After FAA fine, Cleveland Hopkins International Airport has new plan, equipment for snow

After FAA fine, Cleveland Hopkins International Airport has new plan, equipment for snow

CLEVELAND, OH (WOIO) - In the past couple of years, the operations at Cleveland Hopkins International Airport have been under the Federal Aviation Administration's microscope.

The airport was fined $200,000 for not having runways cleaned and de-iced in 2015, and for calling in the Occupational Safety and Health Administration for the treatment of the employee who blew the whistle on those conditions.

The FAA gave the airport more than $18 million over the past two years for a new equipment, a building and the following:

  • 2016 Grant: six multi-purpose vehicles, five loaders with plows, one spreader truck, and two liquid deicer trucks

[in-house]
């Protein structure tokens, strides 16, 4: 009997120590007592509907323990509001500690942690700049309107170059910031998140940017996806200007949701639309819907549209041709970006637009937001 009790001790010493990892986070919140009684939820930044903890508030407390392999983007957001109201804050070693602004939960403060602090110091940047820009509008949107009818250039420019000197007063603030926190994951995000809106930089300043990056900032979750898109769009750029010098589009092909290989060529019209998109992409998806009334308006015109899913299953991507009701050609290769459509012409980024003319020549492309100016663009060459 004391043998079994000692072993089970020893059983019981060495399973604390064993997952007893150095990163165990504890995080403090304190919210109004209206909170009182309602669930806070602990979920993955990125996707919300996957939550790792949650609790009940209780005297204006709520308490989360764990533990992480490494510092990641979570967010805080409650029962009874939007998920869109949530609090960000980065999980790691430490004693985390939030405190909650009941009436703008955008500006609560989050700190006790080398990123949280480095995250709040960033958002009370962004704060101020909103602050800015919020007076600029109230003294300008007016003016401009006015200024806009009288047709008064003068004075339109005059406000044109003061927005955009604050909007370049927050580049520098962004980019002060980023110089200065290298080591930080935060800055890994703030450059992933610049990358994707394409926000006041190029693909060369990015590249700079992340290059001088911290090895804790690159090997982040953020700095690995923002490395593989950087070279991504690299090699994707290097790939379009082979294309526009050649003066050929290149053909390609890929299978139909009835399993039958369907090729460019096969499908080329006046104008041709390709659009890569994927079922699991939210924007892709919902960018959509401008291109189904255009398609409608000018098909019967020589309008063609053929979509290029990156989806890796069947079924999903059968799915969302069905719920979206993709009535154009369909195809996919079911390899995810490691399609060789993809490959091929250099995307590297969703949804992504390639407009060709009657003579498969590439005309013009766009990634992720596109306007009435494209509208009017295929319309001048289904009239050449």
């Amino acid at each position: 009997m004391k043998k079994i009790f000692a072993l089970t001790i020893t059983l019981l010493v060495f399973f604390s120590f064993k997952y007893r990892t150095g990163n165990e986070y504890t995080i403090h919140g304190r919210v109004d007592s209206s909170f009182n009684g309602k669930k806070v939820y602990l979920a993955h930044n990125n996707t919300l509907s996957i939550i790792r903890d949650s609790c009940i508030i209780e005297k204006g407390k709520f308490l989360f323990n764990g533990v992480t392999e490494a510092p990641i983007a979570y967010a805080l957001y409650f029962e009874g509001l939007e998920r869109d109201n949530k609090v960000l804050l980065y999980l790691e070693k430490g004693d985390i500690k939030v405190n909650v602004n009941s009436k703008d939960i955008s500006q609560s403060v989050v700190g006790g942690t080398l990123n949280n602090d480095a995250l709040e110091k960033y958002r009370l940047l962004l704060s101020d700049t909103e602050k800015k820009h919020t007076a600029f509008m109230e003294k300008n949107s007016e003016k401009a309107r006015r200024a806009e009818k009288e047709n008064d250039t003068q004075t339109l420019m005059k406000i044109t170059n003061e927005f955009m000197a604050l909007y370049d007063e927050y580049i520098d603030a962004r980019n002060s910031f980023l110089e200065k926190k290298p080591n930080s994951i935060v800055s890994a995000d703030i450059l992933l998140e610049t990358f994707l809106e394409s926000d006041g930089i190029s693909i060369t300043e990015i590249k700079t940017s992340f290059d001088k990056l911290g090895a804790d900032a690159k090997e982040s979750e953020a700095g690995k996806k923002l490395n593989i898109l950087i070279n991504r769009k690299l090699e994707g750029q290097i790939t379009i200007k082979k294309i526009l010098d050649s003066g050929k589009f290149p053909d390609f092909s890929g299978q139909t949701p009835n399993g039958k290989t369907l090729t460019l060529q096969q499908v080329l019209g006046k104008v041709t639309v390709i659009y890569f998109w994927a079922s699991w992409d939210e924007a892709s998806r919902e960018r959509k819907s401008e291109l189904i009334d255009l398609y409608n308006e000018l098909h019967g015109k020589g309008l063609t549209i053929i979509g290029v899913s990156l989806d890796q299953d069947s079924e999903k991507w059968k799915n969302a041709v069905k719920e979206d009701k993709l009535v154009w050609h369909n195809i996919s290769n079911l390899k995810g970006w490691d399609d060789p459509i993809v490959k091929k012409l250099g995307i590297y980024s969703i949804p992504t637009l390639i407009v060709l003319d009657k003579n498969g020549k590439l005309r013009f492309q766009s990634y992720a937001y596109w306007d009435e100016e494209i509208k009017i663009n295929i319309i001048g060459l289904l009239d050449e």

• 2017 Grant: two multi-purpose vehicles, four brooms trucks, four blower trucks, two Potassium Acetate liquid tankers, two spreader trucks, three large plows with dump

A crew of 80 has also been practicing since October and are hoping to be more predictive than reactive when it comes to problems that have shut down runways in the past two winters, said Robert Kennedy, the new director of port control.

"Some of the grants that we received for the equipment and for the snow removal equipment were attributed to the problems of the past and we're very thankful to the FAA," Kennedy explained. "... we received other grants as well."

Today the city introduced Kennedy, the hired gun that's been brought into Cleveland to clean up what's been a messy couple of winters, at a press conference to talk about the Cleveland's winter weather plan.

"Is that why you're here now ... because of the problems?" DeRoos asked.

"There's only one person who can answer that and that's my boss, Mayor Jackson," Kennedy said.

"Better prepared now than you were last year and the year before?" Cleveland 19 Reporter Dan DeRoos asked.

"And we'll be better prepared next month and the month after and so forth," Kennedy replied. "It's a constant improvement process. That's what airports do."

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